A brake bleeder is a handy one man device to change the hydraulic fluid in your car or motorbike.

Using either pressure at the reservoir or vacuum at the bleed nipple, turns this fiddly chore into a one man operation, removing the need to have someone in the drivers seat pumping the brake pedal, with all the shouting that accompanies it.
The added bonus is that it works just as easily on the brake or clutch, car or bike, as long as there's hydraulic fluid involved.

Having used both types of systems I have to admit that the vacuum version is superior and uses less components.

When working with brake fluid observe the cautionary notices on the brake fluid bottle.

The working pressure for pressure bleeding brakes is approx 15 ~ 20 psi, 100 ~ 135 kPa.

 Exceeding the working pressures on the brake reservoir/master cylinder can destroy/rupture the brake system seals.

The above cautions are unnecessary if you plan on using the vacuum type system.

Step 1: Parts Needed

Basically you need the following for the pressure version:
  1. some sort of container to hold pressure and brake fluid.
  2. tubing and connectors ( Tyre tube connectors work well).
  3. an adapter plate/cap for the brake master cylinder/clutch cylinder.
 4 a gauge capable of 0 ~ 20 psi is an option too, I'll be using a compressor with its own built in gauges.

You will need the following for the vacuum version:
  1. a vacuum pump (old fridge motor )
  2. a container to hold expelled brake fluid, prevents the vacuum pump from sucking up the old brake fluid.
  3. tubing and connectors

  I used a windscreen washer pressure bottle from an old VW beetle, this has a max pressure rating of 35psi, more than adequate for our purposes.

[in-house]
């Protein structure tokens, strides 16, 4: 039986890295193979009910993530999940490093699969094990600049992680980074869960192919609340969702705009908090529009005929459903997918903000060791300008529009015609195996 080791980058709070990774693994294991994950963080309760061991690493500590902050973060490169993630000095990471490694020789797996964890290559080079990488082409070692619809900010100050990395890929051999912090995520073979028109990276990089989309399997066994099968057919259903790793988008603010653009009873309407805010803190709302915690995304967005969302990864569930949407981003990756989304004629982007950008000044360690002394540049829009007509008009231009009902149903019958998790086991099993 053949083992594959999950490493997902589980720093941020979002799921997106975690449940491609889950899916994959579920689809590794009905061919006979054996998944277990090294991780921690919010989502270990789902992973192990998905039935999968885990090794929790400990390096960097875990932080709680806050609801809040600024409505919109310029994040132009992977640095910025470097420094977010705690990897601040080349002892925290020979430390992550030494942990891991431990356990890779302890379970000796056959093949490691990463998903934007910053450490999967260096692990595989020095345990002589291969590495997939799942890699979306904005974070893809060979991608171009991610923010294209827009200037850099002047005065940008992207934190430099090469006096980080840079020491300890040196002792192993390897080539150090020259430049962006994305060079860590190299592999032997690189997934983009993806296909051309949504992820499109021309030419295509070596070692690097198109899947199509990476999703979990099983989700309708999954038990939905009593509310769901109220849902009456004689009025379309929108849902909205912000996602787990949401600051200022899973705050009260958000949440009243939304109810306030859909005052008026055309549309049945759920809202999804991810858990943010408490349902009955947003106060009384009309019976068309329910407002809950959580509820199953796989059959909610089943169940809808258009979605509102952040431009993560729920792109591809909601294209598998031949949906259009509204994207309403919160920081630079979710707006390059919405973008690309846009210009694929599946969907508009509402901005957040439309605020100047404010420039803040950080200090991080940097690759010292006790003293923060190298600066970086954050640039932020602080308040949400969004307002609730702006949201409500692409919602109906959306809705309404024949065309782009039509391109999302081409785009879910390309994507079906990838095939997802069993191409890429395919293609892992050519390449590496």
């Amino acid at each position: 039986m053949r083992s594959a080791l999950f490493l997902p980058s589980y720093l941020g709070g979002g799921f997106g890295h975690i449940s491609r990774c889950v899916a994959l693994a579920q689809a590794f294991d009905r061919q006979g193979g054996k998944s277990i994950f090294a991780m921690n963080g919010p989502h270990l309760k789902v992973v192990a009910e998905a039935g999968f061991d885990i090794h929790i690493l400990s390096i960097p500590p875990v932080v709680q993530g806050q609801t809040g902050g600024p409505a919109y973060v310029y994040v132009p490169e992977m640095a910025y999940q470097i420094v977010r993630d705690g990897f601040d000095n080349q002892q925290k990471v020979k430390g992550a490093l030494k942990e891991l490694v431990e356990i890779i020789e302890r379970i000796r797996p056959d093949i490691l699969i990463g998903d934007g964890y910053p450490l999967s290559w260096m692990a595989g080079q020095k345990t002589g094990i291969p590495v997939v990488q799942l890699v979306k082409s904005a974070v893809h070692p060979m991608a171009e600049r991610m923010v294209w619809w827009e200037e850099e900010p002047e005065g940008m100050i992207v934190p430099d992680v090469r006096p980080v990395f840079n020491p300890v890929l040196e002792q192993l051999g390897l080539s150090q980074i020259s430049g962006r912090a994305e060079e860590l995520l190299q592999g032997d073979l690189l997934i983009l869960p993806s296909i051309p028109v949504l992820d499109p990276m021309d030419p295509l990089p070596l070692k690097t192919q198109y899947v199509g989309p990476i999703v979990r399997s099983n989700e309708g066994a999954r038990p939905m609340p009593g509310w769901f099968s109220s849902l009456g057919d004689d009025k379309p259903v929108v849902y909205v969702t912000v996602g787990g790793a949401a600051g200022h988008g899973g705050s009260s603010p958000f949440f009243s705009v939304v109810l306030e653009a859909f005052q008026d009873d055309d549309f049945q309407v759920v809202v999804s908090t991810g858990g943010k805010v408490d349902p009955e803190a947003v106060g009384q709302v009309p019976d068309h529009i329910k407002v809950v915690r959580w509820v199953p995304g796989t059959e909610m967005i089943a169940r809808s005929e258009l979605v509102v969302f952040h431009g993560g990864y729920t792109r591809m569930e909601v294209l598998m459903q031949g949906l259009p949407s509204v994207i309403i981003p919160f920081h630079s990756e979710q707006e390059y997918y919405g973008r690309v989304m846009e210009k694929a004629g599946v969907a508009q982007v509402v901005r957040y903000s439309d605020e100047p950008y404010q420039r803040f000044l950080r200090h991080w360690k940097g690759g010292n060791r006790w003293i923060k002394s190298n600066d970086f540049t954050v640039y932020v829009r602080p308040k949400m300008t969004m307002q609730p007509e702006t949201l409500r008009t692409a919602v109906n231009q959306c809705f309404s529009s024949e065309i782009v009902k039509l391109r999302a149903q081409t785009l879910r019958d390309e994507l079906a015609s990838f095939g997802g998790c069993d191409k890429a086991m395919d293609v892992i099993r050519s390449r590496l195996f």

Motive Products  at  www.motiveproducts.com/  does the complete range of power brake bleeders for those looking for ideas.

It can be seen that a garden pressure sprayer, with the addition of a gauge would make a dandy makeshift brake bleeder.

Its only a one man job if you have a one way valve on that clear tubing otherwise the fluid just oscillates back and forth. So now you're pumping the brakes in the drivers seat, how do you see whats going on at the bottle down at the rear wheel passenger side? <br>Exactly, rather tricky hey!. <br>However the best method is to use vacuum at the bleed nipple of the wheel, that way you can open and close and see whats going on all on the spot.
What's the advantage to using a power bleeder to push all the junk through your master cylinder when you can just use a Gatorade bottle and some clear tubing that's long enough to stay submerged in fluid contained in the Gatorade bottle? It's still a one man job.
I like your work, I have a similar device for cleaning the reservoir first. Keep the good work =)
Can I use this to bleed my brakes on a 1993 Toyota 4x4 pickup ? I'm replacing some corroded leaking brake lines as soon as the weather lightens up here in the Northeastern USA !
thats a great idea !

About This Instructable




Bio: general bloke type of tinkering
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